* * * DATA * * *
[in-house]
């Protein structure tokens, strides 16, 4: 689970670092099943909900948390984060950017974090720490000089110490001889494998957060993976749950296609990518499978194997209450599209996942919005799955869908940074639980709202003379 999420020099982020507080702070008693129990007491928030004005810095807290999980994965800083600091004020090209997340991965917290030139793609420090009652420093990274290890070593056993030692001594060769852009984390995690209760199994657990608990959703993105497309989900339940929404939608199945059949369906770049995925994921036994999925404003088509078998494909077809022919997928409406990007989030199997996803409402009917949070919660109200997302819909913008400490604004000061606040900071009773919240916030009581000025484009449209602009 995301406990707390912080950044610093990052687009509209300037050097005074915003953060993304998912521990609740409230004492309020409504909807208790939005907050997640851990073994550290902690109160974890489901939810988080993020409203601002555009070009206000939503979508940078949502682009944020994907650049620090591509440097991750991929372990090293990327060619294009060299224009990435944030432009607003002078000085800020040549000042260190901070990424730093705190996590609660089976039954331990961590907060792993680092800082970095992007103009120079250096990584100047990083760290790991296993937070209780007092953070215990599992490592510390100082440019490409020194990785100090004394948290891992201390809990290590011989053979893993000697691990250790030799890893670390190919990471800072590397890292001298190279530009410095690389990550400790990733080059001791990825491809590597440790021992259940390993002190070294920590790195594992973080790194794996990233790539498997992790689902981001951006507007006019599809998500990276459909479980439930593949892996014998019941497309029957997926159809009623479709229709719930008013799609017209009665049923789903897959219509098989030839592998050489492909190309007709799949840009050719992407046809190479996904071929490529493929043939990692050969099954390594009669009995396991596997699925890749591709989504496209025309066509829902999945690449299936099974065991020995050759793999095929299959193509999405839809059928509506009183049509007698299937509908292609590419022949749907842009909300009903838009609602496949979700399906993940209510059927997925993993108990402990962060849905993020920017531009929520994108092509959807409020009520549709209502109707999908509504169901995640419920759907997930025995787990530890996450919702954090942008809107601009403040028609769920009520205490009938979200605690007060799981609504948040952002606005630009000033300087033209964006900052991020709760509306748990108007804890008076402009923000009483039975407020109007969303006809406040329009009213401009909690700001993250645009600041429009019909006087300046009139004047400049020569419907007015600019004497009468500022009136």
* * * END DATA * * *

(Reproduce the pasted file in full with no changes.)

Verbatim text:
[in-house]
């Protein structure tokens, strides 16, 4: 689970670092099943909900948390984060950017974090720490000089110490001889494998957060993976749950296609990518499978194997209450599209996942919005799955869908940074639980709202003379 999420020099982020507080702070008693129990007491928030004005810095807290999980994965800083600091004020090209997340991965917290030139793609420090009652420093990274290890070593056993030692001594060769852009984390995690209760199994657990608990959703993105497309989900339940929404939608199945059949369906770049995925994921036994999925404003088509078998494909077809022919997928409406990007989030199997996803409402009917949070919660109200997302819909913008400490604004000061606040900071009773919240916030009581000025484009449209602009 995301406990707390912080950044610093990052687009509209300037050097005074915003953060993304998912521990609740409230004492309020409504909807208790939005907050997640851990073994550290902690109160974890489901939810988080993020409203601002555009070009206000939503979508940078949502682009944020994907650049620090591509440097991750991929372990090293990327060619294009060299224009990435944030432009607003002078000085800020040549000042260190901070990424730093705190996590609660089976039954331990961590907060792993680092800082970095992007103009120079250096990584100047990083760290790991296993937070209780007092953070215990599992490592510390100082440019490409020194990785100090004394948290891992201390809990290590011989053979893993000697691990250790030799890893670390190919990471800072590397890292001298190279530009410095690389990550400790990733080059001791990825491809590597440790021992259940390993002190070294920590790195594992973080790194794996990233790539498997992790689902981001951006507007006019599809998500990276459909479980439930593949892996014998019941497309029957997926159809009623479709229709719930008013799609017209009665049923789903897959219509098989030839592998050489492909190309007709799949840009050719992407046809190479996904071929490529493929043939990692050969099954390594009669009995396991596997699925890749591709989504496209025309066509829902999945690449299936099974065991020995050759793999095929299959193509999405839809059928509506009183049509007698299937509908292609590419022949749907842009909300009903838009609602496949979700399906993940209510059927997925993993108990402990962060849905993020920017531009929520994108092509959807409020009520549709209502109707999908509504169901995640419920759907997930025995787990530890996450919702954090942008809107601009403040028609769920009520205490009938979200605690007060799981609504948040952002606005630009000033300087033209964006900052991020709760509306748990108007804890008076402009923000009483039975407020109007969303006809406040329009009213401009909690700001993250645009600041429009019909006087300046009139004047400049020569419907007015600019004497009468500022009136």